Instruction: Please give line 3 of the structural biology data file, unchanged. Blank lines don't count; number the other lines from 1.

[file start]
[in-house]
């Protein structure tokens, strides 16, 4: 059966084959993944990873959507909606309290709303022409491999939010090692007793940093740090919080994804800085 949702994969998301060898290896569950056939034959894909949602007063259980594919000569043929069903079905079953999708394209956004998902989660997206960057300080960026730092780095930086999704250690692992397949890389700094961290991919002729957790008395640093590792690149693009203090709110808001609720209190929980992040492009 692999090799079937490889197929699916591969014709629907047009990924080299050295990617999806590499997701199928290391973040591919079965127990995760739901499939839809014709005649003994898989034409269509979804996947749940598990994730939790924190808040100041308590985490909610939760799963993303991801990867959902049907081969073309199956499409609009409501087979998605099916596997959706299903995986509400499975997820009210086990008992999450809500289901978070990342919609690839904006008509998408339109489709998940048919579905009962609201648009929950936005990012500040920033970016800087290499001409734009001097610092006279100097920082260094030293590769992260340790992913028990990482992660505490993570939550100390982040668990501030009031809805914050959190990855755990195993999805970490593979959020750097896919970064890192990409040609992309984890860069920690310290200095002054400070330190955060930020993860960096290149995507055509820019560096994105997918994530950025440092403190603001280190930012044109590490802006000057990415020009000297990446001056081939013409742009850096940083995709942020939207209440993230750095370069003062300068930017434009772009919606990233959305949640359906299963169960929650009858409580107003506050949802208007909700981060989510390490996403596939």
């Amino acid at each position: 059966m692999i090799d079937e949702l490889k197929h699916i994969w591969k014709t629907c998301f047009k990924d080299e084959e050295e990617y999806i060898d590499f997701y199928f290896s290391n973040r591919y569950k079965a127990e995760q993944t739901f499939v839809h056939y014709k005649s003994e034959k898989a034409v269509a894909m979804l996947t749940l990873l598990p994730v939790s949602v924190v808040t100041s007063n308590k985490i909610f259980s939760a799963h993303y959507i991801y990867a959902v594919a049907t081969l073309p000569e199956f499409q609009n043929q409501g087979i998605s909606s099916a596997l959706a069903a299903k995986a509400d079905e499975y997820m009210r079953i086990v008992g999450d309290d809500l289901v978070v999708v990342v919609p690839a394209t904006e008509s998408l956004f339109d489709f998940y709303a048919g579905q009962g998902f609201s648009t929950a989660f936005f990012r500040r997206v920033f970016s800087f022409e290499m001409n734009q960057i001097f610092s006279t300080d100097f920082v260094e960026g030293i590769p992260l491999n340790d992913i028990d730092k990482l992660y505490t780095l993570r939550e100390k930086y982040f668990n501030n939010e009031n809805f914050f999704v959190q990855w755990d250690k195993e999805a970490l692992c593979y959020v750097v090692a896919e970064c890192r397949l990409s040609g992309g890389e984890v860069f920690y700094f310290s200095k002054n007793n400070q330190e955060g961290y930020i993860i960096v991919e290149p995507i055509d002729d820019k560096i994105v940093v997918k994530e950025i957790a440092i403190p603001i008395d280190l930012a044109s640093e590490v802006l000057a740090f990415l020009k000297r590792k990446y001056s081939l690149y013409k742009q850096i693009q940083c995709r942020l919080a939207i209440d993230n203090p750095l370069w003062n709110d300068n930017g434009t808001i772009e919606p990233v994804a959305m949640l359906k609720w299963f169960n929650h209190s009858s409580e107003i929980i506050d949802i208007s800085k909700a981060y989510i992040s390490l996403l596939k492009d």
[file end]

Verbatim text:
């Amino acid at each position: 059966m692999i090799d079937e949702l490889k197929h699916i994969w591969k014709t629907c998301f047009k990924d080299e084959e050295e990617y999806i060898d590499f997701y199928f290896s290391n973040r591919y569950k079965a127990e995760q993944t739901f499939v839809h056939y014709k005649s003994e034959k898989a034409v269509a894909m979804l996947t749940l990873l598990p994730v939790s949602v924190v808040t100041s007063n308590k985490i909610f259980s939760a799963h993303y959507i991801y990867a959902v594919a049907t081969l073309p000569e199956f499409q609009n043929q409501g087979i998605s909606s099916a596997l959706a069903a299903k995986a509400d079905e499975y997820m009210r079953i086990v008992g999450d309290d809500l289901v978070v999708v990342v919609p690839a394209t904006e008509s998408l956004f339109d489709f998940y709303a048919g579905q009962g998902f609201s648009t929950a989660f936005f990012r500040r997206v920033f970016s800087f022409e290499m001409n734009q960057i001097f610092s006279t300080d100097f920082v260094e960026g030293i590769p992260l491999n340790d992913i028990d730092k990482l992660y505490t780095l993570r939550e100390k930086y982040f668990n501030n939010e009031n809805f914050f999704v959190q990855w755990d250690k195993e999805a970490l692992c593979y959020v750097v090692a896919e970064c890192r397949l990409s040609g992309g890389e984890v860069f920690y700094f310290s200095k002054n007793n400070q330190e955060g961290y930020i993860i960096v991919e290149p995507i055509d002729d820019k560096i994105v940093v997918k994530e950025i957790a440092i403190p603001i008395d280190l930012a044109s640093e590490v802006l000057a740090f990415l020009k000297r590792k990446y001056s081939l690149y013409k742009q850096i693009q940083c995709r942020l919080a939207i209440d993230n203090p750095l370069w003062n709110d300068n930017g434009t808001i772009e919606p990233v994804a959305m949640l359906k609720w299963f169960n929650h209190s009858s409580e107003i929980i506050d949802i208007s800085k909700a981060y989510i992040s390490l996403l596939k492009d």